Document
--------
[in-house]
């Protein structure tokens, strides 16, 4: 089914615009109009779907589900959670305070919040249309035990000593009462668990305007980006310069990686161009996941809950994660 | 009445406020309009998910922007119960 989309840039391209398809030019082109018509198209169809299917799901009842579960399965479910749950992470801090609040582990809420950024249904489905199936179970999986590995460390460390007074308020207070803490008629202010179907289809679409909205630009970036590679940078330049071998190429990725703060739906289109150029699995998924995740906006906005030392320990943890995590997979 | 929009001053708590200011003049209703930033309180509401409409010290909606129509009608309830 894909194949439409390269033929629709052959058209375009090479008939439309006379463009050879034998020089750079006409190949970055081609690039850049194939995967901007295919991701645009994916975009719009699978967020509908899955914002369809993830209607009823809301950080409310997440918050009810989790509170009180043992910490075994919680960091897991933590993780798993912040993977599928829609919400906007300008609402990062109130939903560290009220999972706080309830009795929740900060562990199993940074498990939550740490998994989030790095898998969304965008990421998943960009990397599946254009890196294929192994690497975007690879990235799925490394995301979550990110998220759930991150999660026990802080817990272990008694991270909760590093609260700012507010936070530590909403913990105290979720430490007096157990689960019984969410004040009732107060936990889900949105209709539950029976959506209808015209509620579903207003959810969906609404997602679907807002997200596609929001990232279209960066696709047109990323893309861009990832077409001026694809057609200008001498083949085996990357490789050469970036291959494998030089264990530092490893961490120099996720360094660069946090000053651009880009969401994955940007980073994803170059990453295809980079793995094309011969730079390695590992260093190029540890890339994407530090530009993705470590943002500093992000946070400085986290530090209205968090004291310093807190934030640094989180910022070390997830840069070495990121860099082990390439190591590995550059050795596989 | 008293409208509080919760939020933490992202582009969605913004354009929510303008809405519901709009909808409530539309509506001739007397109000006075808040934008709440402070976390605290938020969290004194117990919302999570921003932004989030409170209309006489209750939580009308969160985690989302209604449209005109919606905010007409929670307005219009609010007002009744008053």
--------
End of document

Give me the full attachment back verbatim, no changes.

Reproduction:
[in-house]
């Protein structure tokens, strides 16, 4: 089914615009109009779907589900959670305070919040249309035990000593009462668990305007980006310069990686161009996941809950994660 | 009445406020309009998910922007119960 989309840039391209398809030019082109018509198209169809299917799901009842579960399965479910749950992470801090609040582990809420950024249904489905199936179970999986590995460390460390007074308020207070803490008629202010179907289809679409909205630009970036590679940078330049071998190429990725703060739906289109150029699995998924995740906006906005030392320990943890995590997979 | 929009001053708590200011003049209703930033309180509401409409010290909606129509009608309830 894909194949439409390269033929629709052959058209375009090479008939439309006379463009050879034998020089750079006409190949970055081609690039850049194939995967901007295919991701645009994916975009719009699978967020509908899955914002369809993830209607009823809301950080409310997440918050009810989790509170009180043992910490075994919680960091897991933590993780798993912040993977599928829609919400906007300008609402990062109130939903560290009220999972706080309830009795929740900060562990199993940074498990939550740490998994989030790095898998969304965008990421998943960009990397599946254009890196294929192994690497975007690879990235799925490394995301979550990110998220759930991150999660026990802080817990272990008694991270909760590093609260700012507010936070530590909403913990105290979720430490007096157990689960019984969410004040009732107060936990889900949105209709539950029976959506209808015209509620579903207003959810969906609404997602679907807002997200596609929001990232279209960066696709047109990323893309861009990832077409001026694809057609200008001498083949085996990357490789050469970036291959494998030089264990530092490893961490120099996720360094660069946090000053651009880009969401994955940007980073994803170059990453295809980079793995094309011969730079390695590992260093190029540890890339994407530090530009993705470590943002500093992000946070400085986290530090209205968090004291310093807190934030640094989180910022070390997830840069070495990121860099082990390439190591590995550059050795596989 | 008293409208509080919760939020933490992202582009969605913004354009929510303008809405519901709009909808409530539309509506001739007397109000006075808040934008709440402070976390605290938020969290004194117990919302999570921003932004989030409170209309006489209750939580009308969160985690989302209604449209005109919606905010007409929670307005219009609010007002009744008053």